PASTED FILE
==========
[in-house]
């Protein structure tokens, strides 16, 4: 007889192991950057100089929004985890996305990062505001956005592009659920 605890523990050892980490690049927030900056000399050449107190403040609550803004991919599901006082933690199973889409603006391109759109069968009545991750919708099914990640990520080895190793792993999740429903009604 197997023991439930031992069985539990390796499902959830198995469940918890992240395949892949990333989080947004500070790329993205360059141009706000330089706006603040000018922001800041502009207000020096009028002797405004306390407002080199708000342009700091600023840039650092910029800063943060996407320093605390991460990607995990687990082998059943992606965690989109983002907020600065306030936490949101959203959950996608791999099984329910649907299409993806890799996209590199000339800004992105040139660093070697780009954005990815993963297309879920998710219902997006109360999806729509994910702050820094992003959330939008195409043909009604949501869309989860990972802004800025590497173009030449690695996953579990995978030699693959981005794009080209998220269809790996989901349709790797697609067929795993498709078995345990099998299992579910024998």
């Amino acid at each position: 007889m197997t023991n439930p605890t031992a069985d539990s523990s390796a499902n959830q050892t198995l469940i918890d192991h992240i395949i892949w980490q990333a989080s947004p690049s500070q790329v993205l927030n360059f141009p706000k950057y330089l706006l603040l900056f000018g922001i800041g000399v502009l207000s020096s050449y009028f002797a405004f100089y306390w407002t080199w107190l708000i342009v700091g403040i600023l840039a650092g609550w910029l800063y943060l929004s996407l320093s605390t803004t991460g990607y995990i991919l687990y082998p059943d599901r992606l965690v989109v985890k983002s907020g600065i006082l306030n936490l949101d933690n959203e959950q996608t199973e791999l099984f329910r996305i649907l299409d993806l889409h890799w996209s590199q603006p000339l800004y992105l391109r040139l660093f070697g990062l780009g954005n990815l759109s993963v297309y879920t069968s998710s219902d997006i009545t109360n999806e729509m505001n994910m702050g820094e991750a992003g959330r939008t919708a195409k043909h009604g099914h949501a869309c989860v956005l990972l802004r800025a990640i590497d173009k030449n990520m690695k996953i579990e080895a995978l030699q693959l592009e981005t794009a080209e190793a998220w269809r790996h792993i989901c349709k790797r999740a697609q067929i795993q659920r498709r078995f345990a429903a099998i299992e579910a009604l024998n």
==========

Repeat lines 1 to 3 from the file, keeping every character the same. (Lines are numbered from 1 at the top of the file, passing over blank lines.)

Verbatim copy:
[in-house]
């Protein structure tokens, strides 16, 4: 007889192991950057100089929004985890996305990062505001956005592009659920 605890523990050892980490690049927030900056000399050449107190403040609550803004991919599901006082933690199973889409603006391109759109069968009545991750919708099914990640990520080895190793792993999740429903009604 197997023991439930031992069985539990390796499902959830198995469940918890992240395949892949990333989080947004500070790329993205360059141009706000330089706006603040000018922001800041502009207000020096009028002797405004306390407002080199708000342009700091600023840039650092910029800063943060996407320093605390991460990607995990687990082998059943992606965690989109983002907020600065306030936490949101959203959950996608791999099984329910649907299409993806890799996209590199000339800004992105040139660093070697780009954005990815993963297309879920998710219902997006109360999806729509994910702050820094992003959330939008195409043909009604949501869309989860990972802004800025590497173009030449690695996953579990995978030699693959981005794009080209998220269809790996989901349709790797697609067929795993498709078995345990099998299992579910024998």
């Amino acid at each position: 007889m197997t023991n439930p605890t031992a069985d539990s523990s390796a499902n959830q050892t198995l469940i918890d192991h992240i395949i892949w980490q990333a989080s947004p690049s500070q790329v993205l927030n360059f141009p706000k950057y330089l706006l603040l900056f000018g922001i800041g000399v502009l207000s020096s050449y009028f002797a405004f100089y306390w407002t080199w107190l708000i342009v700091g403040i600023l840039a650092g609550w910029l800063y943060l929004s996407l320093s605390t803004t991460g990607y995990i991919l687990y082998p059943d599901r992606l965690v989109v985890k983002s907020g600065i006082l306030n936490l949101d933690n959203e959950q996608t199973e791999l099984f329910r996305i649907l299409d993806l889409h890799w996209s590199q603006p000339l800004y992105l391109r040139l660093f070697g990062l780009g954005n990815l759109s993963v297309y879920t069968s998710s219902d997006i009545t109360n999806e729509m505001n994910m702050g820094e991750a992003g959330r939008t919708a195409k043909h009604g099914h949501a869309c989860v956005l990972l802004r800025a990640i590497d173009k030449n990520m690695k996953i579990e080895a995978l030699q693959l592009e981005t794009a080209e190793a998220w269809r790996h792993i989901c349709k790797r999740a697609q067929i795993q659920r498709r078995f345990a429903a099998i299992e579910a009604l024998n």